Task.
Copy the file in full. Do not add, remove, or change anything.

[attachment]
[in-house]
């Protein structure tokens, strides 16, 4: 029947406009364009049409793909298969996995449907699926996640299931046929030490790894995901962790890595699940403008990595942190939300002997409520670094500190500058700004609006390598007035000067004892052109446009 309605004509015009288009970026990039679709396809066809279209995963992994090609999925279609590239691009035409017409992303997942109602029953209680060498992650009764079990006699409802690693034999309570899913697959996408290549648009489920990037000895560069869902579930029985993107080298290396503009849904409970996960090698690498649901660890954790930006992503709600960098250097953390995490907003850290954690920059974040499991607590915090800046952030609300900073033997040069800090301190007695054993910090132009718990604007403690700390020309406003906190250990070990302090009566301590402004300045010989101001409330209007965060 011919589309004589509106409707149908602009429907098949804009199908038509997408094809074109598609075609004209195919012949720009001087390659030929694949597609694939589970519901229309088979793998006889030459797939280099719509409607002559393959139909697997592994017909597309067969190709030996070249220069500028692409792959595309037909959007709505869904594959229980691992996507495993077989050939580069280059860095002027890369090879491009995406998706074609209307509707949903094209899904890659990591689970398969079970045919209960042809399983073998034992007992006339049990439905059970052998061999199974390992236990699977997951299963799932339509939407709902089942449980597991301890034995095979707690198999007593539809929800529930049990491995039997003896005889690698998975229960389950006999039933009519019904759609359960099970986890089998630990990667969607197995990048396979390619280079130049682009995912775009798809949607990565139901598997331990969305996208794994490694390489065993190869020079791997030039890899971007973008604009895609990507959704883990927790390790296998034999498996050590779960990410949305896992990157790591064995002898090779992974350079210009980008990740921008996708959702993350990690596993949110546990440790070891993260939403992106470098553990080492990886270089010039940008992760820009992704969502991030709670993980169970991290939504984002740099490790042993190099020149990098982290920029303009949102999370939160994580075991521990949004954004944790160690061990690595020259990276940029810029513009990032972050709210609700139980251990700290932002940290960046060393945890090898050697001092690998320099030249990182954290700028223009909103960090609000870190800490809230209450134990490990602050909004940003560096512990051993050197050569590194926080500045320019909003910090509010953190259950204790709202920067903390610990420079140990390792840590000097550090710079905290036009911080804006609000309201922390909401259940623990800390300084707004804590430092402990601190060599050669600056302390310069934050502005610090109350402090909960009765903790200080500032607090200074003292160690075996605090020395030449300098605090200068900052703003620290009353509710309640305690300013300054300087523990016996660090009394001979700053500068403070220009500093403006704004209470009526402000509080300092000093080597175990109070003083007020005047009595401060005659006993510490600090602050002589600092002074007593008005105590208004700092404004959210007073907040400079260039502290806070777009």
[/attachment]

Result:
[in-house]
């Protein structure tokens, strides 16, 4: 029947406009364009049409793909298969996995449907699926996640299931046929030490790894995901962790890595699940403008990595942190939300002997409520670094500190500058700004609006390598007035000067004892052109446009 309605004509015009288009970026990039679709396809066809279209995963992994090609999925279609590239691009035409017409992303997942109602029953209680060498992650009764079990006699409802690693034999309570899913697959996408290549648009489920990037000895560069869902579930029985993107080298290396503009849904409970996960090698690498649901660890954790930006992503709600960098250097953390995490907003850290954690920059974040499991607590915090800046952030609300900073033997040069800090301190007695054993910090132009718990604007403690700390020309406003906190250990070990302090009566301590402004300045010989101001409330209007965060 011919589309004589509106409707149908602009429907098949804009199908038509997408094809074109598609075609004209195919012949720009001087390659030929694949597609694939589970519901229309088979793998006889030459797939280099719509409607002559393959139909697997592994017909597309067969190709030996070249220069500028692409792959595309037909959007709505869904594959229980691992996507495993077989050939580069280059860095002027890369090879491009995406998706074609209307509707949903094209899904890659990591689970398969079970045919209960042809399983073998034992007992006339049990439905059970052998061999199974390992236990699977997951299963799932339509939407709902089942449980597991301890034995095979707690198999007593539809929800529930049990491995039997003896005889690698998975229960389950006999039933009519019904759609359960099970986890089998630990990667969607197995990048396979390619280079130049682009995912775009798809949607990565139901598997331990969305996208794994490694390489065993190869020079791997030039890899971007973008604009895609990507959704883990927790390790296998034999498996050590779960990410949305896992990157790591064995002898090779992974350079210009980008990740921008996708959702993350990690596993949110546990440790070891993260939403992106470098553990080492990886270089010039940008992760820009992704969502991030709670993980169970991290939504984002740099490790042993190099020149990098982290920029303009949102999370939160994580075991521990949004954004944790160690061990690595020259990276940029810029513009990032972050709210609700139980251990700290932002940290960046060393945890090898050697001092690998320099030249990182954290700028223009909103960090609000870190800490809230209450134990490990602050909004940003560096512990051993050197050569590194926080500045320019909003910090509010953190259950204790709202920067903390610990420079140990390792840590000097550090710079905290036009911080804006609000309201922390909401259940623990800390300084707004804590430092402990601190060599050669600056302390310069934050502005610090109350402090909960009765903790200080500032607090200074003292160690075996605090020395030449300098605090200068900052703003620290009353509710309640305690300013300054300087523990016996660090009394001979700053500068403070220009500093403006704004209470009526402000509080300092000093080597175990109070003083007020005047009595401060005659006993510490600090602050002589600092002074007593008005105590208004700092404004959210007073907040400079260039502290806070777009």